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Author Archives: Bryn Mooth
An Asian pastry chef’s creative experimentation leads to an award-winning cookbook that celebrates both perfection and flaws. Read the story detailing this year’s International Design Awards’ Best of Show winner.
After evaluating countless portfolios and projects, the editors of HOW selected a group of 16 highly talented emerging creative professionals who are poised to make a difference in the visual landscape.
Designer Alexandra Charitan parlayed her love of vintage printed ephemera and accessories from the 1940s through the ’60s into an online store, the Blue Carrot Shop. Explore this designer’s side business.
You could say Karen Larson is a HOW Conference veteran: She’ll be attending her 12th conference this month. In fact, you’ll be seeing a lot of Karen, as she’ll be one of several “honorary staffer” helping the HOW team with …
HOW and PaperSpecs have partnered to bring you this valuable offer. The comprehensive information source to enable you to ‘spec’ the perfect paper for your project—every time. Already a member? Log in here. Stop wasting your time chasing paper specs. You’ll …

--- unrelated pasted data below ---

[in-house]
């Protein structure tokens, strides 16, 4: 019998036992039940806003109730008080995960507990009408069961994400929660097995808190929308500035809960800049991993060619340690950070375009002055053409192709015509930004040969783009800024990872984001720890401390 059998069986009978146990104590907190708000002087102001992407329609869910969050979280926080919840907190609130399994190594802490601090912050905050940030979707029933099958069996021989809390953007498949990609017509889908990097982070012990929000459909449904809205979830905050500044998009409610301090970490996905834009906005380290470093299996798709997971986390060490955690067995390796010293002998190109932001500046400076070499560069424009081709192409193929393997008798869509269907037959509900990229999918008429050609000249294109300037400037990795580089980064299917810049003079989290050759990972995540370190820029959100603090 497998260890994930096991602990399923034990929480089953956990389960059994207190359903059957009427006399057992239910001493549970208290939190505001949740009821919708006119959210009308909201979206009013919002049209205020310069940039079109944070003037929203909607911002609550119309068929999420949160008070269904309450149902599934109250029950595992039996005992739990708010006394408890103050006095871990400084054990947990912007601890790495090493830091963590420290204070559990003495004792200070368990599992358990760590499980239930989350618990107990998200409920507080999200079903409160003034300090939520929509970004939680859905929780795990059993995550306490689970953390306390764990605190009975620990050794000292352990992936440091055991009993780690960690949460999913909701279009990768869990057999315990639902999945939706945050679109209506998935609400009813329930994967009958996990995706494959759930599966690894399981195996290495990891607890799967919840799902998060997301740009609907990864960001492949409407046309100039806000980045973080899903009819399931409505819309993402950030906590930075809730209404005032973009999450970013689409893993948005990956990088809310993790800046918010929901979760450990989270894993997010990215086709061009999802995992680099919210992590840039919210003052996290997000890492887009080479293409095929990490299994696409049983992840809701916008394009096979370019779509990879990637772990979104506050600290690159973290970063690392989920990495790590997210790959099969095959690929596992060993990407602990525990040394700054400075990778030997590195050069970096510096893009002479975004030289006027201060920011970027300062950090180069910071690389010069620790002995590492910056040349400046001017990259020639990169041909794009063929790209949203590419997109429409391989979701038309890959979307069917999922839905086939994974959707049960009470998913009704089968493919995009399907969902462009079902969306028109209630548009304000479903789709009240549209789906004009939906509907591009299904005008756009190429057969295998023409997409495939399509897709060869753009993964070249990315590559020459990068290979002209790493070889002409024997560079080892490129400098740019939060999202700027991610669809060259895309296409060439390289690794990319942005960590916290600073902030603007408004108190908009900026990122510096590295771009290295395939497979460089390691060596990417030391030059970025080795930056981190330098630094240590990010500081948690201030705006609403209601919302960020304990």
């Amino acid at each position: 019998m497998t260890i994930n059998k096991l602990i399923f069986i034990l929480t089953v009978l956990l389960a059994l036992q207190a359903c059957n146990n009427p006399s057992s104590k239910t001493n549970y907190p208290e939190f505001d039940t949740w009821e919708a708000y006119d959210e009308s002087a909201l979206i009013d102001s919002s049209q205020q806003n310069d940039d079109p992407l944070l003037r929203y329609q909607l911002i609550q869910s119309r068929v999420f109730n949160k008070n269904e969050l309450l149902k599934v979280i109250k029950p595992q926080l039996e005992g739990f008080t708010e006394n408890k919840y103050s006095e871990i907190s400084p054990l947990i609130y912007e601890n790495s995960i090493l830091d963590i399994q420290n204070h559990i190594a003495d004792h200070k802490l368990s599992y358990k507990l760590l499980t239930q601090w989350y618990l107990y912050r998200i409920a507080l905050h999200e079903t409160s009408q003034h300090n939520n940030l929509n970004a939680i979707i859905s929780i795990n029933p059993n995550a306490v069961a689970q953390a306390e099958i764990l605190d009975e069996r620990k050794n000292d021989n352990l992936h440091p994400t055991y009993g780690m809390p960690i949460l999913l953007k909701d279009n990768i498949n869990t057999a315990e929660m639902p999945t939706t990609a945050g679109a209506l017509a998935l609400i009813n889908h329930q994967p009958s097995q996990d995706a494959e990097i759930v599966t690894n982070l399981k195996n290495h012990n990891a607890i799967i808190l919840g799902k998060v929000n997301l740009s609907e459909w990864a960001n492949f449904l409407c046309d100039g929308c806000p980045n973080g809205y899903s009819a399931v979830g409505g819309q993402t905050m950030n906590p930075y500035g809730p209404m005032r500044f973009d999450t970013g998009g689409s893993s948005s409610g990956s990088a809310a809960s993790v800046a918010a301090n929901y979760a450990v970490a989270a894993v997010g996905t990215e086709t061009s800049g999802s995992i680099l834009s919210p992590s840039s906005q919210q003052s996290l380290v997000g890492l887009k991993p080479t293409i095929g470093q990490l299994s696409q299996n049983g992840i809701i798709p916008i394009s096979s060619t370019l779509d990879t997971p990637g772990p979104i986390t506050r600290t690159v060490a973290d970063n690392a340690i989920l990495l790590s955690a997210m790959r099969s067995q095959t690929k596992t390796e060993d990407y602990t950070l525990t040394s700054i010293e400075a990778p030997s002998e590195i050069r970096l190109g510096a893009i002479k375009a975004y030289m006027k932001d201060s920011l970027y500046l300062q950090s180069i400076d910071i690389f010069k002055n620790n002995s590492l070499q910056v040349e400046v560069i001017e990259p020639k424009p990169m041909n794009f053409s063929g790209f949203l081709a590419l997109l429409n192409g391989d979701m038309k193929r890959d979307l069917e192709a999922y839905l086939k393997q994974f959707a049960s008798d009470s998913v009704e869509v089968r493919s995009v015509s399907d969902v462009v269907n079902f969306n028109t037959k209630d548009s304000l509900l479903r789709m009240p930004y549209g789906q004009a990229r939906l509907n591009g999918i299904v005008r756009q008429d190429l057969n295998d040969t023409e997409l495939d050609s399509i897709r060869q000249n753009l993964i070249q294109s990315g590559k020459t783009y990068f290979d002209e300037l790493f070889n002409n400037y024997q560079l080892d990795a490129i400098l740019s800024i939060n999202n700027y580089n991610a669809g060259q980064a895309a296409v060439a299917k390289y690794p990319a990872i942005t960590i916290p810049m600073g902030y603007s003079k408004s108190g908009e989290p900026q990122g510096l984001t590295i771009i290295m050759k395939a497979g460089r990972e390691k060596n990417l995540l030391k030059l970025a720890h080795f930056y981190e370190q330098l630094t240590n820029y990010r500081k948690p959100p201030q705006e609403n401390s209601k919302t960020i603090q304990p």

Three Wieden + Kennedy alumni hang out a shingle as the Original Manufacturing Company (OMFGCO), making prints and T-shirts—and sharing ownership of a bar in their hometown—in addition to client work.
Beth Manos Brickey and Mark Brickey subdivide their time among several enterprises: a healthy client business creating concert and event posters and local organizations; a screen-printing shop; two online outlets for their greeting cards and fi ne-art prints; and a bricks-and-mortar store selling not only their own goods but also products
from Kidrobot and other designers.
Sisters Tiffany Handshoe Bachman and Leslie Handshoe Suter created 2010love as a way to encourage others to spread the love … this year and beyond. Read how their sideline gig generated some online buzz that’s helped their design studio.
In HOW’s July issue, design industry leaders David Baker and Debbie Millman take on two sides of the crowdsourcing issue. When clients post projects for the masses, and not everyone gets paid, what does it mean for our business?